Intel Agency Teaches Machines to Read Maps of the Future

By Duncan Scot Currie

Duncan Scot Currie is the Director of the Source Mission Integration Office Imagery at the National Geospatial-Intelligence Agency (NGA). His team is responsible for managing equities in performance, policy, open source research, and the systematic integration of all geospatial intelligence sources into operations. Currie was previously the Director of NGA’s Commercial Imagery Data and Programs Group from 2009-2012, where he was responsible for executing contracts related to the acquisition of domestic and foreign commercial imagery, data, products, and services.

Geospatial intelligence, or the collection and analysis of the physical features of the Earth, has long been an integral aspect of both strategic national security efforts as well as tactical combat. The U.S. National Geospatial-Intelligence Agency (NGA) has been at the forefront of confronting national security challenges, from terror groups in Iraq, Syria, and Afghanistan, to overhead imagery of the secretive North Korean ballistic missile and nuclear programs. Much like other members of the U.S. intelligence community, the NGA is seeking to further modernize its efforts by bringing in cutting edge technology. The Cipher Brief’s Levi Maxey spoke with Duncan Scot Currie, the Director of the Source Mission Integration Office at the NGA, about how the agency seeks to move forward in the years to come.

The Cipher Brief: In the last 15 years, budgeting for the NGA has shot up. What kind of advances in technology has this spurred as far as geospatial intelligence collection and analysis?

Duncan Scot Currie: We have made some investments to make all the sensors more efficiently work together. We’re moving to the cloud – the entire intelligence community is moving towards the cloud – and our data is going with it. So, all our library of commercial and national images has to be moved. The value of having it in the cloud is now you can process that data constantly with algorithms and find patterns and extract value so analysts don’t have to put eyes on it. Those are the investments we’ve been making over the last 15 years.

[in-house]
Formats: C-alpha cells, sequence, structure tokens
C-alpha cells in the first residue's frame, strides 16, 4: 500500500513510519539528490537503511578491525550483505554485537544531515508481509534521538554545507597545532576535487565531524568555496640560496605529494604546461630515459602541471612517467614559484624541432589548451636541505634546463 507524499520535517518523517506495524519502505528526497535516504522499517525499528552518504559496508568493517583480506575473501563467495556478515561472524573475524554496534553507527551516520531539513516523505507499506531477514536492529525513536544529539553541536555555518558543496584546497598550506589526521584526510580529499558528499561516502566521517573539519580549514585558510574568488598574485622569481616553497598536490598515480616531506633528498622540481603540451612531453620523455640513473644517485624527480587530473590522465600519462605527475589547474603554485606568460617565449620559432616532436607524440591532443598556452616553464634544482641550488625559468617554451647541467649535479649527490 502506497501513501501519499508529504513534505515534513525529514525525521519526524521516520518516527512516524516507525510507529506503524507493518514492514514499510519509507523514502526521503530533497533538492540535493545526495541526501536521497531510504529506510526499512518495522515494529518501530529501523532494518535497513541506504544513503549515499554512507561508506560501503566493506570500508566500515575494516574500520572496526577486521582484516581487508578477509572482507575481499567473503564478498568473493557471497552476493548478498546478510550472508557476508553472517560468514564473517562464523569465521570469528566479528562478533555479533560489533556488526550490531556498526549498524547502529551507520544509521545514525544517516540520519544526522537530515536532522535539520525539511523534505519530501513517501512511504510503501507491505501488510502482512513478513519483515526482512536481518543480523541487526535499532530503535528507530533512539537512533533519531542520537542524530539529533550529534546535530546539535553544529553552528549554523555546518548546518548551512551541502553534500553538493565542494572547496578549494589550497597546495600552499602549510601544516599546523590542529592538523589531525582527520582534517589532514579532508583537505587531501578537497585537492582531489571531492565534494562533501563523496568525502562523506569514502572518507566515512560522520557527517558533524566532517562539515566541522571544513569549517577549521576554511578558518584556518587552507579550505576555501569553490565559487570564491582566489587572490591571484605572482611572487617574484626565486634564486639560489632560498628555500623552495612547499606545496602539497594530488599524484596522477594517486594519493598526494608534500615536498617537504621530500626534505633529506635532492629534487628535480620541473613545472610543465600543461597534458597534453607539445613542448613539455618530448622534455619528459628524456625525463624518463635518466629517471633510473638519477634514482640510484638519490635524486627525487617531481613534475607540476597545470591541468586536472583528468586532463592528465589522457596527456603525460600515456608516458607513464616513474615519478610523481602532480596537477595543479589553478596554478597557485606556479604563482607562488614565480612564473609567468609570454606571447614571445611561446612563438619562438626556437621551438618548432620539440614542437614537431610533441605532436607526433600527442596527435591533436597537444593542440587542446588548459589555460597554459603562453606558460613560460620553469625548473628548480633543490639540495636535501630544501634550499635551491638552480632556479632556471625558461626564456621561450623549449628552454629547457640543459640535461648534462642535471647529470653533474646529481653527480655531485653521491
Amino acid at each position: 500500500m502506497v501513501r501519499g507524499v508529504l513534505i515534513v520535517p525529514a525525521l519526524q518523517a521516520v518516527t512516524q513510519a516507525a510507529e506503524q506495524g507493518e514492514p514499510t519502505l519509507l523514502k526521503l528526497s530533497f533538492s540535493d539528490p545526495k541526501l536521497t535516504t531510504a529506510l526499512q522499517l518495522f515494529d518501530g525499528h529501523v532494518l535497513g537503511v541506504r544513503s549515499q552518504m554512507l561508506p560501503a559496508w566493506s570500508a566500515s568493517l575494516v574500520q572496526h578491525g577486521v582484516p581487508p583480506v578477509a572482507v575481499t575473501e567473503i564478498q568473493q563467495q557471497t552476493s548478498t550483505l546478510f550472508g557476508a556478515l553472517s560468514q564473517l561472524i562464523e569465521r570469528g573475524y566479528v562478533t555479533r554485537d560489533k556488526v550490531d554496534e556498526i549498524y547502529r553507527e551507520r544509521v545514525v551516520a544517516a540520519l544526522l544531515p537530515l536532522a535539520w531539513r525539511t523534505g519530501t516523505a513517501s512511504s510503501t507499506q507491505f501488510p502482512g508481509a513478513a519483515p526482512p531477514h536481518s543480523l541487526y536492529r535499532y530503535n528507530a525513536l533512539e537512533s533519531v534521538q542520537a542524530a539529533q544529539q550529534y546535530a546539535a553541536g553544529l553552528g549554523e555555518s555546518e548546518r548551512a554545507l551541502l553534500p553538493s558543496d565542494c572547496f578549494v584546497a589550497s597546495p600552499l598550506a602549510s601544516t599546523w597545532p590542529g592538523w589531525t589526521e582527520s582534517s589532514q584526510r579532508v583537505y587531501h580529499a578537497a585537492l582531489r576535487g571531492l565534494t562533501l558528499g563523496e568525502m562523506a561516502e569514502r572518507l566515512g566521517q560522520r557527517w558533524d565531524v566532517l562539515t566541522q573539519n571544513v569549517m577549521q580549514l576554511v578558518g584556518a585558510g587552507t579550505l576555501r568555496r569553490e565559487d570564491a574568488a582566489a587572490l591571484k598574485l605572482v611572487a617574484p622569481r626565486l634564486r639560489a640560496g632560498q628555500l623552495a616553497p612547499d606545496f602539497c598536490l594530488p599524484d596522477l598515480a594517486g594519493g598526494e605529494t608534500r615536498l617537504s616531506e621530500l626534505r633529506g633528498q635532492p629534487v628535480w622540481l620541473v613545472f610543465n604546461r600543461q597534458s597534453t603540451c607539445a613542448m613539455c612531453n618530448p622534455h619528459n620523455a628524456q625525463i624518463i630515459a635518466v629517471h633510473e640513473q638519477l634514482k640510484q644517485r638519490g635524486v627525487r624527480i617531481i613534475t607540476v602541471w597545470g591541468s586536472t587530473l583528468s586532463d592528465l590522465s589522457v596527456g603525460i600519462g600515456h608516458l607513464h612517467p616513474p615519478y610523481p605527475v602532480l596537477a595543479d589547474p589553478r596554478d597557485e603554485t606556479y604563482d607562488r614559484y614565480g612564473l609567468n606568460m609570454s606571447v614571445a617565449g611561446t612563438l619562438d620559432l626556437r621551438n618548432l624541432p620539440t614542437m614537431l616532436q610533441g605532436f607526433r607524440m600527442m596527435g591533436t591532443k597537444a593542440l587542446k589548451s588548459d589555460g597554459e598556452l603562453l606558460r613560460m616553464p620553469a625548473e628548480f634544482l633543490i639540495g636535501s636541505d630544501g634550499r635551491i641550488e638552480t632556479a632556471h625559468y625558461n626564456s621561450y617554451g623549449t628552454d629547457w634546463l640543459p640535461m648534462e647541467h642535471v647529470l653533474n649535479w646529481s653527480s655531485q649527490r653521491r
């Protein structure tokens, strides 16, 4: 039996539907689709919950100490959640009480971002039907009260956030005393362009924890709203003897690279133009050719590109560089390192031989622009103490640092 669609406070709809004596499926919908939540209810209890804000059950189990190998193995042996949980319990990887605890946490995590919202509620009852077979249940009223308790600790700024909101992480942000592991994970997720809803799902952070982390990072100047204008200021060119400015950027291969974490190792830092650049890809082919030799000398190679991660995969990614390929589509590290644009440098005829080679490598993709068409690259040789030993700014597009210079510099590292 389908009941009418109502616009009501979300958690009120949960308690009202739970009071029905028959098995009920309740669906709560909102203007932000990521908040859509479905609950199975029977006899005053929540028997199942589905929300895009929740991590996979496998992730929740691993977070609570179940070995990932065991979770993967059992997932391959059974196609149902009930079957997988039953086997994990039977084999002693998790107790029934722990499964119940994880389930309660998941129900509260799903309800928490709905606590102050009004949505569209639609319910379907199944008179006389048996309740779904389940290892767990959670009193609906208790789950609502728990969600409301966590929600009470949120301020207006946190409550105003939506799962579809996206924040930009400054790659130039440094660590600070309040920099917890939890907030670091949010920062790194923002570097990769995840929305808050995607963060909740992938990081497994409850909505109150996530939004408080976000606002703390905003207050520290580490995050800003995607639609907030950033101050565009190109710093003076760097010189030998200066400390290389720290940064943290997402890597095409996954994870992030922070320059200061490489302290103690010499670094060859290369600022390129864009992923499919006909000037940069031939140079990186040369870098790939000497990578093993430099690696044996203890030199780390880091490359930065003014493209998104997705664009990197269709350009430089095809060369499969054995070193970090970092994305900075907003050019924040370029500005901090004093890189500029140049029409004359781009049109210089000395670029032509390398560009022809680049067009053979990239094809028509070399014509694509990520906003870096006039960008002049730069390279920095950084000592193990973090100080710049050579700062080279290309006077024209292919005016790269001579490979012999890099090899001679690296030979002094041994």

The future is machine learning, computer vision, and that kind of technology. How do I teach these things how to read with a level of accuracy that I am confident these algorithms can represent what a human could do if they were just counting planes, looking at position changes, or whatever? If I can trust that algorithm, then I can take those people who are doing that function and move them over to some task of higher order. Our desire in the future is to replace 75 percent of the routine functions that imagery analysts do with machines, and move those people to focus on doing more anticipatory analysis. That’s the whole strategy going forward from the NGA perspective.

TCB: What are some of the broader national security problem sets that geospatial intelligence is useful for? Is this primarily for identifying troop movements. Can you do this with smaller groups, such as terrorist organizations?  

Currie: We support the war on terrorism constantly, particularly in Syria with the ISIS threat. We are also looking at the proliferation of weapons in North Korea and the nuclear program in Iran. Geospatial intelligence is applied to pretty much every aspect of the national security problems the U.S. faces. We’re less involved in cyber as perhaps the NSA is, but you can essentially characterize almost anything if you lay it on a reference framework with a geospatial base. It’s kind of a foundation or base map of everything – even in the cyber realm – when you need to determine where threats are physically located. That’s how we work together with the rest of the intelligence community.

TCB: How does imagery and other geospatial intelligence get to warfighters? Is there a real-time feed that is constantly updated that can be queried?

Currie: We can get our data from satellites to the warfighter within minutes. The long-haul question is how long does it take for somebody to look at the image, extract the value, figure out what happened, and get it out? That’s the long haul. If you can bring that timeframe down to a minute using an algorithm, then you can push it out and save all that time. But getting it down off the satellite to image processing and then out to troops can be done in a few minutes. But it’s raw intelligence – analysts on the ground have to sit down and look at it.

If I could process the algorithm on the satellite and then downlink it into theater, that analysis would already be done. So how do I push the processing and algorithm as close to that satellite as I can, get that value extracted out of the imagery quickly, and then downlink it in theater? Everybody’s trying to reduce that timeline. It doesn’t do any good to have five-minute revisit image compilations of the ground if it takes 3 hours to move it.